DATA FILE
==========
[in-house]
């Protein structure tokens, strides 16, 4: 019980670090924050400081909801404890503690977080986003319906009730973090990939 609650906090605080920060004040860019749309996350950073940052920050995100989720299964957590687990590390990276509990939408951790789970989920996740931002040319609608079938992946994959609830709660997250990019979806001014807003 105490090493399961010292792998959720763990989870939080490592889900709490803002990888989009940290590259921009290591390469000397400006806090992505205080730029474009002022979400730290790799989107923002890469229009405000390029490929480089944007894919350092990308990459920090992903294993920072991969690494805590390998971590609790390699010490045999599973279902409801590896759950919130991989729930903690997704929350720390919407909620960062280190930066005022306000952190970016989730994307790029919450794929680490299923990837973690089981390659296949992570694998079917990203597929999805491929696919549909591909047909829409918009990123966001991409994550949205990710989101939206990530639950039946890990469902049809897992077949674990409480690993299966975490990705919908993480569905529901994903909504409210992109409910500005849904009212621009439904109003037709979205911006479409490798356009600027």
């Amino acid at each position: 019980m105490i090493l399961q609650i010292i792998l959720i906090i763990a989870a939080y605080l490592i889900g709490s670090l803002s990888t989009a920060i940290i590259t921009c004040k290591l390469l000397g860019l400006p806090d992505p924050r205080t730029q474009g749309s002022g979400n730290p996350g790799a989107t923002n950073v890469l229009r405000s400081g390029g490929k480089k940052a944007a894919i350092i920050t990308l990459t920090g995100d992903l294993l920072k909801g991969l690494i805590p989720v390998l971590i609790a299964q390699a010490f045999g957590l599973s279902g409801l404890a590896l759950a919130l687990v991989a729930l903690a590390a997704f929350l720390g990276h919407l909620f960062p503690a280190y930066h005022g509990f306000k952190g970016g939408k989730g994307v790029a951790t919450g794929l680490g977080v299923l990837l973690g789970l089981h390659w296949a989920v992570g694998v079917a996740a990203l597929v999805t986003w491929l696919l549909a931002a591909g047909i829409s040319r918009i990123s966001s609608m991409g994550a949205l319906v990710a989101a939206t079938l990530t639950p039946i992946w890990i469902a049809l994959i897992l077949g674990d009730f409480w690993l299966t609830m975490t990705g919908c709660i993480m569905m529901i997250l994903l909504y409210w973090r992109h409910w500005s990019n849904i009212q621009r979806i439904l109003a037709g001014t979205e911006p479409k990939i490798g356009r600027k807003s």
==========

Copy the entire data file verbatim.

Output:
[in-house]
């Protein structure tokens, strides 16, 4: 019980670090924050400081909801404890503690977080986003319906009730973090990939 609650906090605080920060004040860019749309996350950073940052920050995100989720299964957590687990590390990276509990939408951790789970989920996740931002040319609608079938992946994959609830709660997250990019979806001014807003 105490090493399961010292792998959720763990989870939080490592889900709490803002990888989009940290590259921009290591390469000397400006806090992505205080730029474009002022979400730290790799989107923002890469229009405000390029490929480089944007894919350092990308990459920090992903294993920072991969690494805590390998971590609790390699010490045999599973279902409801590896759950919130991989729930903690997704929350720390919407909620960062280190930066005022306000952190970016989730994307790029919450794929680490299923990837973690089981390659296949992570694998079917990203597929999805491929696919549909591909047909829409918009990123966001991409994550949205990710989101939206990530639950039946890990469902049809897992077949674990409480690993299966975490990705919908993480569905529901994903909504409210992109409910500005849904009212621009439904109003037709979205911006479409490798356009600027």
């Amino acid at each position: 019980m105490i090493l399961q609650i010292i792998l959720i906090i763990a989870a939080y605080l490592i889900g709490s670090l803002s990888t989009a920060i940290i590259t921009c004040k290591l390469l000397g860019l400006p806090d992505p924050r205080t730029q474009g749309s002022g979400n730290p996350g790799a989107t923002n950073v890469l229009r405000s400081g390029g490929k480089k940052a944007a894919i350092i920050t990308l990459t920090g995100d992903l294993l920072k909801g991969l690494i805590p989720v390998l971590i609790a299964q390699a010490f045999g957590l599973s279902g409801l404890a590896l759950a919130l687990v991989a729930l903690a590390a997704f929350l720390g990276h919407l909620f960062p503690a280190y930066h005022g509990f306000k952190g970016g939408k989730g994307v790029a951790t919450g794929l680490g977080v299923l990837l973690g789970l089981h390659w296949a989920v992570g694998v079917a996740a990203l597929v999805t986003w491929l696919l549909a931002a591909g047909i829409s040319r918009i990123s966001s609608m991409g994550a949205l319906v990710a989101a939206t079938l990530t639950p039946i992946w890990i469902a049809l994959i897992l077949g674990d009730f409480w690993l299966t609830m975490t990705g919908c709660i993480m569905m529901i997250l994903l909504y409210w973090r992109h409910w500005s990019n849904i009212q621009r979806i439904l109003a037709g001014t979205e911006p479409k990939i490798g356009r600027k807003s």